gains a digital trip odometer. There’s also new black shrouding under the floor, which conceals the relocated 1.2 gal fuel tank. The frame itself appears to be the same and the wheelbase is unchanged at 46.5”. There’s a good video walk around of the new style here.

In terms of amenities, the revised Met replaces the open legshield storage cubby with a smaller one under the ignition good for a bottle of water and then a more useful but small glovebox on the left side. This glovebox has a small 12V outlet perfect for charging a cell phone.

Colors for 2016 are Pearl Blue, Pearl White and Red. Pricing is not yet announced but is likely$50-$100 more than the 2015 Met. So our guess is $2099 USA / $2399 Canada.


Yamaha released the better part of their 2016 scooter line up this week for both the USA and Canada.

The USA announcement includes the return of all 2015 scooters except for the TMAX and the Zuma 125. So the Vino 50, Zuma 50, Zuma 50 FX and the SMAX are all back unchanged in design and price. As usual there are new color options, with the Vino 50 available in a particularly fantastic Rosewood Brown.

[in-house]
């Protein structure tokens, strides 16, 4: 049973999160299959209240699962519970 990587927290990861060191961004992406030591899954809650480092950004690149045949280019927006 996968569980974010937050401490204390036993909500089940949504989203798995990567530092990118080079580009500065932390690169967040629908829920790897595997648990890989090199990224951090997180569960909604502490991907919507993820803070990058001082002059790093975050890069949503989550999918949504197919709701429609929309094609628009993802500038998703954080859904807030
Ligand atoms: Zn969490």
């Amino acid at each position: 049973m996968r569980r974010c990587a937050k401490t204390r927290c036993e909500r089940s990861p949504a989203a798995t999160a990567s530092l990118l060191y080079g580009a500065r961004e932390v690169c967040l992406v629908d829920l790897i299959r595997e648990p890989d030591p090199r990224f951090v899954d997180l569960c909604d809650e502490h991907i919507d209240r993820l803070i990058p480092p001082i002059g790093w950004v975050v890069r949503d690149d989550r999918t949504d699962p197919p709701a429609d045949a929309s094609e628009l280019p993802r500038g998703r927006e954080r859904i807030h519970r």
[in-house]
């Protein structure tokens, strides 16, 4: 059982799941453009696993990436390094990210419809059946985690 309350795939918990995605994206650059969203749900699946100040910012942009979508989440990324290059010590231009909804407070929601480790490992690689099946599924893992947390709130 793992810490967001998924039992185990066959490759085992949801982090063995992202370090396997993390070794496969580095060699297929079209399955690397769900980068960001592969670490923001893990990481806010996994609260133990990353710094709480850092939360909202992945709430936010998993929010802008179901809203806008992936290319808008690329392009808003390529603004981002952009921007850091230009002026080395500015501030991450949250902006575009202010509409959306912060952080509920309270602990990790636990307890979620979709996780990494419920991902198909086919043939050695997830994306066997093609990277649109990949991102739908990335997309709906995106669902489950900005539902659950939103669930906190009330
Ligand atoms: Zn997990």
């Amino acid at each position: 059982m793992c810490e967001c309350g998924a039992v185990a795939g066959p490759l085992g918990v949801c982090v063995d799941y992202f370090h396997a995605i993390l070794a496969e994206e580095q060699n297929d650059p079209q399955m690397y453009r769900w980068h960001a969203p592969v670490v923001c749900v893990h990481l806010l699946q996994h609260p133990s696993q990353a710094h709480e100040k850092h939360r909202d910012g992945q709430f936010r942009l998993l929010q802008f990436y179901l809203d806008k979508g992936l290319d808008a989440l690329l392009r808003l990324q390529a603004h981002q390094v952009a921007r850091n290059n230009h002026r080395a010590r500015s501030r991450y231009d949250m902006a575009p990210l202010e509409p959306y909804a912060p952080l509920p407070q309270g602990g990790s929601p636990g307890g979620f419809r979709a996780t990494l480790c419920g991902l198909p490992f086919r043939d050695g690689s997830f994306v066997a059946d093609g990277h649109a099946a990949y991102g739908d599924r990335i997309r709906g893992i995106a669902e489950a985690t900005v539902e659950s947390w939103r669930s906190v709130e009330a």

The absence of the TMAX is understandable since Yamaha surprised everyone with a really late 2015 TMAX announcement this spring, so most likely they’re going to hold off a bit on announcing the 2016 TMAX or maybe they’ll skip the year entirely if inventory is high, but we’ll see the TMAX back at some point as soon as inventory is low enough.

The really interesting news is the lack of the Zuma 125. By itself it would be a worrying sign but a look at Yamaha’s Canadian 2016 lineup (which typically mirrors the USA) provides some exciting insight. In Canada is similar except it includes a heavily updated BWs 125, which is the Canadian name for the Zuma 125. Most likely Yamaha USA has delayed announcing their 2016 Zuma 125 because it’s not quite ready for showrooms and they don’t want to tank sales of the outgoing version, but we should see an announcement in the next few weeks.